Israeli synagogues reopened on Wednesday morning, two months after being ordered closed to prevent the spread of the deadly COVID-19 virus.
The joint announcement from the Health Ministry and the Prime Minister’s Office came late Tuesday evening and following pressure brought to bear by Israel’s chief rabbi and other religious officials.
Under the announced guidelines, up to 50 worshippers can be in the building at one time, with 6 feet between each person. Worshippers must bring their own prayer books and other equipment and must wear masks at all times. Each synagogue must appoint a “corona official” whose job is to make sure that the regulations are being followed.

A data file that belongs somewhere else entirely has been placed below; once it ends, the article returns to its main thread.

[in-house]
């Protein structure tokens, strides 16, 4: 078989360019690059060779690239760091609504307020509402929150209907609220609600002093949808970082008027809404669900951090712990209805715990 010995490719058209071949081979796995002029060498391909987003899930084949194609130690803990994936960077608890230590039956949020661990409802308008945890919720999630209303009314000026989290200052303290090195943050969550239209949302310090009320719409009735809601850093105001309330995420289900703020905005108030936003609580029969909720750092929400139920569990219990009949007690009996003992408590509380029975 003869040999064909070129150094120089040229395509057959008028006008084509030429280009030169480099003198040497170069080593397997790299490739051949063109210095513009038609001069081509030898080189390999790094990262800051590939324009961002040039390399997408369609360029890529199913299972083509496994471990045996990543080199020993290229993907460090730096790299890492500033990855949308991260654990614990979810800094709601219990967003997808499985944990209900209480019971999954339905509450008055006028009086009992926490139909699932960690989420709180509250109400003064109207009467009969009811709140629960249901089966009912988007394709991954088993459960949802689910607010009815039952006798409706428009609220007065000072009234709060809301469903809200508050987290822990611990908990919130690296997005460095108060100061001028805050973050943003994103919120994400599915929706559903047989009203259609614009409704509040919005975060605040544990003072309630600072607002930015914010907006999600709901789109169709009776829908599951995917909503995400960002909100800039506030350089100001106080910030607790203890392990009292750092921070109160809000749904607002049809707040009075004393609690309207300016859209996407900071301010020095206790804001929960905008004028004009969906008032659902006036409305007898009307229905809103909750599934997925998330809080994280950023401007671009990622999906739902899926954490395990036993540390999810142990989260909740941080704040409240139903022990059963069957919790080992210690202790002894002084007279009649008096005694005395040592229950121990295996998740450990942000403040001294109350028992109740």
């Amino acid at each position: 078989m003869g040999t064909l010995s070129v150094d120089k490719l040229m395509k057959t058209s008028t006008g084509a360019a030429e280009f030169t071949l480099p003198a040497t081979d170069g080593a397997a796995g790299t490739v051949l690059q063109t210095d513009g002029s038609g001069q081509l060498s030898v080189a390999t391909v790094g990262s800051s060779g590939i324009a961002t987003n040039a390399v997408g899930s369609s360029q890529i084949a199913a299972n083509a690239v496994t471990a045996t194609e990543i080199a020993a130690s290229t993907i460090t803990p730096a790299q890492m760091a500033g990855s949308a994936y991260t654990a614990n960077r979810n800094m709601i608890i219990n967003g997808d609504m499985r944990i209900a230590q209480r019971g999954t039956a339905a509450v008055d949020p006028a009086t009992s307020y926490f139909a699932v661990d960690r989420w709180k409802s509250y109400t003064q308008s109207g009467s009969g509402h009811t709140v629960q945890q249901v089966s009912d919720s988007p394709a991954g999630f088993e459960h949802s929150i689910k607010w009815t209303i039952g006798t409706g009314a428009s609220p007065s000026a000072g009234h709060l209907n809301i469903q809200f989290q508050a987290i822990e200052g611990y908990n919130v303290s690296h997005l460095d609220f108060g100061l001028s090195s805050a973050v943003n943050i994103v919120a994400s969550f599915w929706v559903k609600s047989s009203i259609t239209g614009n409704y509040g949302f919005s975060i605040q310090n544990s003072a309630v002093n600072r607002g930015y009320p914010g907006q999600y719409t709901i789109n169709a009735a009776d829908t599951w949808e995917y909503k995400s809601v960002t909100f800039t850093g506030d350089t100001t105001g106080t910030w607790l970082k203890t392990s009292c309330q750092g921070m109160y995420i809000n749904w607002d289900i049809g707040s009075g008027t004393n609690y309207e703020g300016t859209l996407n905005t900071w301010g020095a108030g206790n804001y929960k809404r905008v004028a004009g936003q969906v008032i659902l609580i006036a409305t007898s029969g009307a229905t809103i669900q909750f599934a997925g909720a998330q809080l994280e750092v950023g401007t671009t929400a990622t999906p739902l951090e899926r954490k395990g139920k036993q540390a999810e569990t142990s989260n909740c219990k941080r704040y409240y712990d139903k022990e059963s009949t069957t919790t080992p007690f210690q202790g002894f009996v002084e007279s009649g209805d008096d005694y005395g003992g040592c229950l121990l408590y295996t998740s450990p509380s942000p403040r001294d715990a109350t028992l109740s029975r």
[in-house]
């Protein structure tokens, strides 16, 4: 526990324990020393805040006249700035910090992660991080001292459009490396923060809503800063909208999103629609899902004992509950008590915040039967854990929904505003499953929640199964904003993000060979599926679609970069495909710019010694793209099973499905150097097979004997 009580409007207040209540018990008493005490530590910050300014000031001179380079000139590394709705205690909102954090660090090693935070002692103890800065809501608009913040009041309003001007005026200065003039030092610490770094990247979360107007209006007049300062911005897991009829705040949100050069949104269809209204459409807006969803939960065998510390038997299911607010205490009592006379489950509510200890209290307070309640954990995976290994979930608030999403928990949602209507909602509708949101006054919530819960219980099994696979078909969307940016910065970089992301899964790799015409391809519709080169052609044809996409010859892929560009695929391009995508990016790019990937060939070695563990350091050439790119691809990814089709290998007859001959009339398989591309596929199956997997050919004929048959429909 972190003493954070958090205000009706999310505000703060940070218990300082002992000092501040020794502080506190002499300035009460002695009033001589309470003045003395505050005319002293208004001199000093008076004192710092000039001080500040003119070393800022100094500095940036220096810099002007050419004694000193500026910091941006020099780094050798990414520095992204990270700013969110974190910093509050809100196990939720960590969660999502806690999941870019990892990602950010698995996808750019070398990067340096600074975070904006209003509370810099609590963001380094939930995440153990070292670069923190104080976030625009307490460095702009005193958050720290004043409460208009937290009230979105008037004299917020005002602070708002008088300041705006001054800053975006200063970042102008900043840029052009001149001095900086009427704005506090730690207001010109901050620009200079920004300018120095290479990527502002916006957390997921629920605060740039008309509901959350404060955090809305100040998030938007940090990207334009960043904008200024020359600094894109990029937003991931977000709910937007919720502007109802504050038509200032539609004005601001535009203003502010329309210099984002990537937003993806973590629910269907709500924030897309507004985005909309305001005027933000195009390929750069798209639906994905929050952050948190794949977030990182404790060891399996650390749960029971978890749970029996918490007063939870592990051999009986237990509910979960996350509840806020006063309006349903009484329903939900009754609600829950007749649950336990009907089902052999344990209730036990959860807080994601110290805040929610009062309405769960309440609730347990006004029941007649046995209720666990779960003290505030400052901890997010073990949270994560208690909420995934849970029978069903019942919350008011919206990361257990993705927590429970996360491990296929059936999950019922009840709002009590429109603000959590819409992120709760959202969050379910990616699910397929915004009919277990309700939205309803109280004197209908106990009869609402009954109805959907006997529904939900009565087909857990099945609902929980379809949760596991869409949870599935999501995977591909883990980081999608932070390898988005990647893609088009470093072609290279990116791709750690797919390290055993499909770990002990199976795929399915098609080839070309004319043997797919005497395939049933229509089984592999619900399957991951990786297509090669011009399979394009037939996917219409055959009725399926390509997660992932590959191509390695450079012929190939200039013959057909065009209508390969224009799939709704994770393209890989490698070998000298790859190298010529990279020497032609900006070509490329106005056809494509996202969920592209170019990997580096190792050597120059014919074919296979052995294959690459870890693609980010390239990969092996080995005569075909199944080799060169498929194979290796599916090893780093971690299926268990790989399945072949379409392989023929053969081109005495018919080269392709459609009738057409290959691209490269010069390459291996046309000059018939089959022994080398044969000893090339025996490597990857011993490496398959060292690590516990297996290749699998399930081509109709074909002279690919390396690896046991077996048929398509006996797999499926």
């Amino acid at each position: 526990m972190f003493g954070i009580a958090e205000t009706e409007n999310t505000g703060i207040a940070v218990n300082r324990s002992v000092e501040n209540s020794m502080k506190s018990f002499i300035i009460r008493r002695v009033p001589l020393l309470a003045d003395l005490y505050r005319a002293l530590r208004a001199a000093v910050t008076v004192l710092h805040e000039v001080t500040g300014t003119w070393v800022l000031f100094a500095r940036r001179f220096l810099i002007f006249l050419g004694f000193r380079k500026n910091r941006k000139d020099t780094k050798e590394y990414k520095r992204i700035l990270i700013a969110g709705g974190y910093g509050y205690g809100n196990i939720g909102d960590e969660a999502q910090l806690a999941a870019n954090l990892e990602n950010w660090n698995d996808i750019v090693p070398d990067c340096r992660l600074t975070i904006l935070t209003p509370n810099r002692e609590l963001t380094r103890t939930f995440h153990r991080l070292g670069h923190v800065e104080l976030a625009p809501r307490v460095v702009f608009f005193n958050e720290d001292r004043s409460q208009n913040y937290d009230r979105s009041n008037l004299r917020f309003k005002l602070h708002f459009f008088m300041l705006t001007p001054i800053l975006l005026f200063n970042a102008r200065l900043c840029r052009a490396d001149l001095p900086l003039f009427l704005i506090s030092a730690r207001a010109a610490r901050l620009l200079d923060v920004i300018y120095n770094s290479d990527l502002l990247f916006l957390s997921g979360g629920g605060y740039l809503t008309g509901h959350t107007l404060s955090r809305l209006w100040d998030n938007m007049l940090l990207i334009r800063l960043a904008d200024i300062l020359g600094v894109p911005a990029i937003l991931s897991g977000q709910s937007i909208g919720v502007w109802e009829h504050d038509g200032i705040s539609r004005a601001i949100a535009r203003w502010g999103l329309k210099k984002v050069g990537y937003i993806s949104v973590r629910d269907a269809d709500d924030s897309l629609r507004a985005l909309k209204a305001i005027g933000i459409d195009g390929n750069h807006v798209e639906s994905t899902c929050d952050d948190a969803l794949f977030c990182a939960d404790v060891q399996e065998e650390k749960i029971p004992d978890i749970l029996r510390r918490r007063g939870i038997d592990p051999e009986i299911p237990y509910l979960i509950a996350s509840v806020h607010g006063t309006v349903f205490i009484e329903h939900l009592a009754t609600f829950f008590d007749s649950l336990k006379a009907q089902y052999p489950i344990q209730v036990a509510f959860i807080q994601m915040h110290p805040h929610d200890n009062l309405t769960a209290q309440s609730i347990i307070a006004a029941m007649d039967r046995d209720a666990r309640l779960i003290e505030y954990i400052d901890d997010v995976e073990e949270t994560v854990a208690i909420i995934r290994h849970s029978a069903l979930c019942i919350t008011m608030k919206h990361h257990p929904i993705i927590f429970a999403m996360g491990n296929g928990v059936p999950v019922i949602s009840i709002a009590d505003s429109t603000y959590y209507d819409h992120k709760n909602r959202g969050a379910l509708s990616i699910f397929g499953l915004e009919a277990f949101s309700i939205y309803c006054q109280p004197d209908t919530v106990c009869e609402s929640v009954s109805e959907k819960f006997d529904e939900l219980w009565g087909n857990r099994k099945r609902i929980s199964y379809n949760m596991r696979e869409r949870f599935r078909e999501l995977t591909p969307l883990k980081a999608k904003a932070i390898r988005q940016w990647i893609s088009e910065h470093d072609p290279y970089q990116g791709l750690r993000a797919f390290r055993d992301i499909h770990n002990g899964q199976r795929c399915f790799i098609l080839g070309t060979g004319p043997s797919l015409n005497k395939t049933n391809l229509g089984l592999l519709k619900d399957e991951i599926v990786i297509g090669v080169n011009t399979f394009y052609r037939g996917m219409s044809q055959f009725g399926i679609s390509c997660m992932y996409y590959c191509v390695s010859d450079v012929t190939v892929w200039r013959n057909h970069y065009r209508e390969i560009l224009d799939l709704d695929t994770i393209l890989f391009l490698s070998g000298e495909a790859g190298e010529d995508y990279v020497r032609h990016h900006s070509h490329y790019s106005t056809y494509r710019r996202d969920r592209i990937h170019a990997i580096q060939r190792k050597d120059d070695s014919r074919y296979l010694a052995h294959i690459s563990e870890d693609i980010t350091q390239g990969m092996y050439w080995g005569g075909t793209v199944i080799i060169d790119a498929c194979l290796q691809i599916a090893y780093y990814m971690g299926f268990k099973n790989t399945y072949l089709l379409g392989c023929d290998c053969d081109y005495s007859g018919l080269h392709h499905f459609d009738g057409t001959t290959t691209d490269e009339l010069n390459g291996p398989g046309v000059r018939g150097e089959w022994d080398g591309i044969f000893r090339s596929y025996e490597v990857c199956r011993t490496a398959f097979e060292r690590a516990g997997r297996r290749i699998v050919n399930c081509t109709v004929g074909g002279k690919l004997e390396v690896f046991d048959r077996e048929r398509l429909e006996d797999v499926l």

Israeli Prime Minister Benjamin Netanyahu held a meeting Tuesday with health and religious officials in order to make decisions on reopening houses of worship. The Israeli media reported earlier in the week that an outline for reopening houses of worship had already been drawn up and presented to the Health Ministry.
Earlier Tuesday, Ashkenazi Chief Rabbi David Lau in a letter to Netanyahu called for the immediate reopening of the country’s synagogues.
“The return to normal of shopping centers, restaurants etc. and the lack of answers on synagogues, is baffling to many,” Lau wrote in the widely reported letter, noting that communal prayer is an important part of Jewish life.
He added wryly that worshippers’ pain is not noticed as much since they do not have a union to advocate for them.